Vision VS. Reality

Why political intervention is essential to unleash heat pumps energy savings potential in in industrial and commercial applications

  • November 28, 2016
  • Figure 1: Classification of heat pump technologies. Source: Wolf/Nellissen 2015
    Figure 1: Classification of heat pump technologies. Source: Wolf/Nellissen 2015
  • Figure 2: Distinction of heat demand in industry by sector and temperature range
    Figure 2: Distinction of heat demand in industry by sector and temperature range
  • Vision VS. Reality
    Vision VS. Reality

Buildings need a comfortable indoor temperature and air quality, temperature levels in industrial processes needs to be regulated to the point, goods in storage and transport require a controlled atmosphere – these are only a few examples where heating and cooling is essential in a modern society. 

Far too often both services are still addressed separately. Boilers are installed to heat up, air conditioning and refrigeration equipment to cool down. Rarely are both seen as two sides of the same coin. As a consequence, energy stored in waste air or water is discharged to the environment and thus lost for further use.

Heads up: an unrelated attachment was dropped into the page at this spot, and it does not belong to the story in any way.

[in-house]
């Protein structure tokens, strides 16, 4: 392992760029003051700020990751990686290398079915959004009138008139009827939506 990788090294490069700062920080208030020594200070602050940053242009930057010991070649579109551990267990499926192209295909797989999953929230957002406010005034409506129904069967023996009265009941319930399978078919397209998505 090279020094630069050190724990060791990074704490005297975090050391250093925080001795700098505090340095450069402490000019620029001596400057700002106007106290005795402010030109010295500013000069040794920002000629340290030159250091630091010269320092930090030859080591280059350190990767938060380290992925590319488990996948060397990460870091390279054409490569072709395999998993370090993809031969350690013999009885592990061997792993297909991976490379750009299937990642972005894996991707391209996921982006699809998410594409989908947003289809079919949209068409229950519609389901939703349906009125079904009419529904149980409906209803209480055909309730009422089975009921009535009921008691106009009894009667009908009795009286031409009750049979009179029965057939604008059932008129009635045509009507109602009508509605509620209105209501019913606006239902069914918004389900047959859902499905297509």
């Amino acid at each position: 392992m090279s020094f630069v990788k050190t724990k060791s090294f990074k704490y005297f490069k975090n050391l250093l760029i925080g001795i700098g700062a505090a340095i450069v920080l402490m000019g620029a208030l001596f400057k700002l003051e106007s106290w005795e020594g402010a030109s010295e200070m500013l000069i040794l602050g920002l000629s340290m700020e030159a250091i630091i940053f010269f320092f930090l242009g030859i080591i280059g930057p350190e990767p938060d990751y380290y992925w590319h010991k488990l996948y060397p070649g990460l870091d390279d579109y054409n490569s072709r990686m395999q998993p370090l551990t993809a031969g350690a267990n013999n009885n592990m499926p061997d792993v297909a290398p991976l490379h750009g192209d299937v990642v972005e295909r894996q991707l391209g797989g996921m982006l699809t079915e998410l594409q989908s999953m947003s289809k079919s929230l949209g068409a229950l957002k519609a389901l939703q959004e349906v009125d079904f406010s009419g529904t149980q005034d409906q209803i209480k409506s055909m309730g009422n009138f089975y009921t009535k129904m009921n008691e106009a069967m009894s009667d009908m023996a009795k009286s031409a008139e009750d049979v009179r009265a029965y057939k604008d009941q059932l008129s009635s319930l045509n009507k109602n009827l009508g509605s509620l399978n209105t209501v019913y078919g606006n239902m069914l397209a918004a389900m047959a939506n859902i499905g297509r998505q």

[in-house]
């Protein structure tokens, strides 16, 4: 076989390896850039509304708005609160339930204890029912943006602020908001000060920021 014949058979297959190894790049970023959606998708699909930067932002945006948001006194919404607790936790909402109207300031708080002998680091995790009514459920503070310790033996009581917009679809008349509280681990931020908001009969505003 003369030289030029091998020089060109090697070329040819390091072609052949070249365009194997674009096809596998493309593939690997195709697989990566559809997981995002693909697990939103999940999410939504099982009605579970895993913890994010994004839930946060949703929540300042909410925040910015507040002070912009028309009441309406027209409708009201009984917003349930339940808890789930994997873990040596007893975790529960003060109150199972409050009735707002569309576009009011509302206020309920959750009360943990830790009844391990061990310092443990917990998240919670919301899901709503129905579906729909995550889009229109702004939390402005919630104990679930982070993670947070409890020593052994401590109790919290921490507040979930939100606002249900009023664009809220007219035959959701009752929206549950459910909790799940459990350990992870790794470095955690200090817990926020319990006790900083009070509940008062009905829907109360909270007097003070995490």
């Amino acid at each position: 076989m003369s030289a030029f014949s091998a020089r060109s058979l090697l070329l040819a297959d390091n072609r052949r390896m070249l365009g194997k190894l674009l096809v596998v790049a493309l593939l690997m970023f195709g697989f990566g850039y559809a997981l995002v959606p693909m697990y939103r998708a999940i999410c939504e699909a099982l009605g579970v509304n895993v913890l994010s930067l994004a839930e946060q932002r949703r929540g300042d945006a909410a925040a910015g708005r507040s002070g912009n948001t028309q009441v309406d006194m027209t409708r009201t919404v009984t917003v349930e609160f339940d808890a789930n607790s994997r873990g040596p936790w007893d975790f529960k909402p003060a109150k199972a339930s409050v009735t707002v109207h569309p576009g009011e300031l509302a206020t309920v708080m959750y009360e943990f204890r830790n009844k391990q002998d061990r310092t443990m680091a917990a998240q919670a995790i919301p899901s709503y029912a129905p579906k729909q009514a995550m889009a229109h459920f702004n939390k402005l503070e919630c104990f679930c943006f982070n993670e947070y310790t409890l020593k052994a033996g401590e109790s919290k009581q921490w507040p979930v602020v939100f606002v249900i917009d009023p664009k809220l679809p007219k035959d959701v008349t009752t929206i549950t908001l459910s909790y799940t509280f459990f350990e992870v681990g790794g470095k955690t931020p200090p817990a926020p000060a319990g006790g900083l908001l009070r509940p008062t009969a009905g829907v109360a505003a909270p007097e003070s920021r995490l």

If in a building, hot water is heated by a boiler and an a/c system is used to cool down the indoor air temperature, energy is wasted. If in an industrial process, fossil energy is burned to provide heating in step one and then an intermediate or final product is cooled down, energy is wasted. If industrial production facilities are cooled by cooling/refrigeration equipment or close-by offices are heated by separate appliances, energy is wasted. In short, whenever heating and cooling requirements are solved independent of each other, without taking a system perspective, the likelihood of wasted energy is high. 

Heat pump technology provides heating and cooling at the same time, always. It is a matter of proper system design to make use of both sides and thus turn the one-way road of energy use into a circular energy economy.